Windows 11 forces Microsoft’s browser on more users by blocking Edge workaround

TestFlight allows users to try out test versions of certain apps, and send feedback to developers. It first appeared as an independent app on both iOS and Android in 2010 before it was bought by Apple in 2014, when Android support was unsurprisingly removed. Hopefully, this new draconian measure is something Microsoft will reconsider, but given past history, we wouldn’t bank on it. Clearly, this is Microsoft throwing its weight around to ensure that Edge keeps on popping up for those using its own apps or features like News and interests – and a less than subtle way of reminding people that Edge exists, and that they should consider switching (various popups do that regularly for Windows users, as we’ve seen in the past – this kind of behavior is nothing new).

Before the debut of TestFlight on the Mac, it was a bit of a mess for a developer to give access to a certain group of users to try out early versions of the app. With developers clamouring for the same easy method of distributing pre-release apps to the Mac, it’s now a reality in macOS Monterey, where they can send invites to testers and easily approve or decline requests. With its release on the Mac App Store, there’s now greater opportunity for developers to test new features and apps in a much easier way, and to get feedback from potential customers.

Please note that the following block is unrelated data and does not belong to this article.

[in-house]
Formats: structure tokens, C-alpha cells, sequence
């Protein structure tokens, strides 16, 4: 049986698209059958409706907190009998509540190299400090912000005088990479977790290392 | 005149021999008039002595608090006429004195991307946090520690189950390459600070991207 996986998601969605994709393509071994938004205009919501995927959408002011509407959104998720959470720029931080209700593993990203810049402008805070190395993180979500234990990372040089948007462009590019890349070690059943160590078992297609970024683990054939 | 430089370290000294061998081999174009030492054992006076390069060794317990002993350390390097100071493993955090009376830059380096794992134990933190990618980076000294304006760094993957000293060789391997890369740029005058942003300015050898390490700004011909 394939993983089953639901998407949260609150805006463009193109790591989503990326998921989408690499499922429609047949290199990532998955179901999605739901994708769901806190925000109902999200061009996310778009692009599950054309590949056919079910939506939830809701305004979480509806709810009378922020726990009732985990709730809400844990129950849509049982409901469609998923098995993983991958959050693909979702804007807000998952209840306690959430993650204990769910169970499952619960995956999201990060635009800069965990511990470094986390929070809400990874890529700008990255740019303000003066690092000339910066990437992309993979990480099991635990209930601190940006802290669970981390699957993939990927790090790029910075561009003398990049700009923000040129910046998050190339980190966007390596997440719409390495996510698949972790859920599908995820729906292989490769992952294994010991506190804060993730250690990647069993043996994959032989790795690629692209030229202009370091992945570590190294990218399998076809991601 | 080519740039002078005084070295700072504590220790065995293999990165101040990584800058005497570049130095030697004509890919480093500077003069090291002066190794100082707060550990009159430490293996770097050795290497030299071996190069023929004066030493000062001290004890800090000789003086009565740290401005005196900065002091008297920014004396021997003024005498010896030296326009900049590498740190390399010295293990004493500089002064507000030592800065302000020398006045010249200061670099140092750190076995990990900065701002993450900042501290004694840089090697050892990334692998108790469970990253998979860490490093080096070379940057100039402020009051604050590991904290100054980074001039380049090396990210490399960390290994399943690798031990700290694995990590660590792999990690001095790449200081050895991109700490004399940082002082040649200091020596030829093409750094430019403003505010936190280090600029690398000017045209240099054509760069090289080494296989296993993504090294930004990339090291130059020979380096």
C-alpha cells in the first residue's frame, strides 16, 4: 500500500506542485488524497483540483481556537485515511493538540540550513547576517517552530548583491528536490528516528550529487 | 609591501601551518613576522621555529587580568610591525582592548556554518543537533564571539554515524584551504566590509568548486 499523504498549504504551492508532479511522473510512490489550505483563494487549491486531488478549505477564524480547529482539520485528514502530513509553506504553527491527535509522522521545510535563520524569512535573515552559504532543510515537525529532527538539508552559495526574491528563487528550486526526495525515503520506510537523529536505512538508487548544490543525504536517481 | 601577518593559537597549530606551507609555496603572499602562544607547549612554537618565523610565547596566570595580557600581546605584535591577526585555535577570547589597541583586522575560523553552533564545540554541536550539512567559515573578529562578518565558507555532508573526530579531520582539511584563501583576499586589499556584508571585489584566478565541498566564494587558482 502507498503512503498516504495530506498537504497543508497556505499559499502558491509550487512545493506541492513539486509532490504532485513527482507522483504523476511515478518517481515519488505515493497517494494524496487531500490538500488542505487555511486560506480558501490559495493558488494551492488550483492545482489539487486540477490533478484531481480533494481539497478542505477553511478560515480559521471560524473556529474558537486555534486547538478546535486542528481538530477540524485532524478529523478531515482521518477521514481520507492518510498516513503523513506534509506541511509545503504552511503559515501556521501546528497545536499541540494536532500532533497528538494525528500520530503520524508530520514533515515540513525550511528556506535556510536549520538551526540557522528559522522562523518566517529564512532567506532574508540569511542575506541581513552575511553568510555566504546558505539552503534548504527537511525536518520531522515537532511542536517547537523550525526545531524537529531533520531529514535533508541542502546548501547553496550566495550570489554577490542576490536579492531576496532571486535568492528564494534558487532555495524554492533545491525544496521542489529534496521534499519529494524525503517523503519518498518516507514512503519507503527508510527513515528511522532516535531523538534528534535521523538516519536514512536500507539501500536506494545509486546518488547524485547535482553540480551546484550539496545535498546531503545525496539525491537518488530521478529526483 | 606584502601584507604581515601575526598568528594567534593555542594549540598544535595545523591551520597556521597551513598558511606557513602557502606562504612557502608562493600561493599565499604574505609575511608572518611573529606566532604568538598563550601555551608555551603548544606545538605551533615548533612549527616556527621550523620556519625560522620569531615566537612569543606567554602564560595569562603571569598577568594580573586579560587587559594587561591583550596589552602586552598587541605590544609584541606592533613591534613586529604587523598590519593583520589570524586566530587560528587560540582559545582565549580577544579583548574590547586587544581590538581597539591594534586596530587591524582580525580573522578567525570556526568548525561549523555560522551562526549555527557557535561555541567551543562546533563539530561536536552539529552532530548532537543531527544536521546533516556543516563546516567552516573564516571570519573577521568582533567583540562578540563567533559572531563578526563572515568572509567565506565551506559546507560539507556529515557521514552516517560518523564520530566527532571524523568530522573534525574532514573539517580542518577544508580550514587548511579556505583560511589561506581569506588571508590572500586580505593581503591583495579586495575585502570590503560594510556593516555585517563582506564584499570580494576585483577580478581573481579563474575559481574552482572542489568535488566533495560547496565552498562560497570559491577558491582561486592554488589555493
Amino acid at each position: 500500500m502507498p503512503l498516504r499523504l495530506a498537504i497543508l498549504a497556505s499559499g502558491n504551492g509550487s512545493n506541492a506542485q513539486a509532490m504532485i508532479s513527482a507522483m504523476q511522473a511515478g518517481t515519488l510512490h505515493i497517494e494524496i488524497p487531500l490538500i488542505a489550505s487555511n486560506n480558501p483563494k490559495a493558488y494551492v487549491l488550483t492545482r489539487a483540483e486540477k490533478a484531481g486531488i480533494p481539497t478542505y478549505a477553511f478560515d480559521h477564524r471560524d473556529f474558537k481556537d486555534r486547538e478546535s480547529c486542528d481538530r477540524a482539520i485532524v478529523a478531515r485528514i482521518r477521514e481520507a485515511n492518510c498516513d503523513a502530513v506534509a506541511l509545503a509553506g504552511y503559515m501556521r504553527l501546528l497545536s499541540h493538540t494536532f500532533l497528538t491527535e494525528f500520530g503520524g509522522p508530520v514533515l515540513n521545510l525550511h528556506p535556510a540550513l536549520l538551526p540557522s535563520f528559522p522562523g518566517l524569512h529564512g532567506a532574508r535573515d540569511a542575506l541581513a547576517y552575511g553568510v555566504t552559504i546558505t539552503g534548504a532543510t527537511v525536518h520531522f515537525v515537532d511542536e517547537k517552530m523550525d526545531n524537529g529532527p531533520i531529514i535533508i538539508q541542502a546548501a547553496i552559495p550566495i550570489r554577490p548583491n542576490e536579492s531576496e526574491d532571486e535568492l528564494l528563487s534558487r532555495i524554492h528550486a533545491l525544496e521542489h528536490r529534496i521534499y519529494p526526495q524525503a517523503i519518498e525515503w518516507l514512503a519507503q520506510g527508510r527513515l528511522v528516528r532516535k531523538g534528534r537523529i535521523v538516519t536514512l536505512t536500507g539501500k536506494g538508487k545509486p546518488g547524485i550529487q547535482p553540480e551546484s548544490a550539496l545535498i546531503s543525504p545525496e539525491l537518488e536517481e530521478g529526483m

While it’s strange that it’s taken almost seven years for TestFlight to come to the Mac, it’s better to see it arrive late than not at all. There’s no reason to make this change aside from furthering the reach of Edge, of course. Bear in mind at this point, this is just a change which is in testing (so Windows Insiders, make your feelings known if they’re strong ones).

In short, these links cannot be redirected at all as of this build. After Apple announced TestFlight on the Mac in June at WWDC to the delight of developers and users, the app is now available for macOS Monterey users. As you’re likely aware, there are instances in Microsoft’s desktop OS where even if you’re running with Chrome, Firefox or another alternative as your default app for browsing, links will still be opened in Edge now and then, when clicking them in certain Microsoft apps.

However, as Aleksandersen points out in a post on his Ctrl.Blog, with Windows 11 preview build 22494 (released at the start of November) Microsoft has changed things so that it’s impossible for anything but Microsoft Edge to be set as the protocol handler for ‘microsoft-edge://’ links. Since the iOS version was released back in 2014, many people were waiting for a macOS version to arrive, so it’s great to see it finally arrive. TestFlight on macOS Monterey An obvious example that springs to mind is the ‘News and interests’ widget on the taskbar, which presents various news, sports, weather and other articles, all of which will open in Edge no matter what your default setting is for the web browser in Windows. This is where third-party apps like EdgeDeflector from Daniel Aleksandersen come in, because at the moment, they can take these ‘microsoft-edge://’ links and automatically switch them to normal ones (‘https://’) that will open in your specified default browser. And it also leads to the bizarre situation where even if you banish Edge from your system completely, these links will still try to open in a non-existent browser.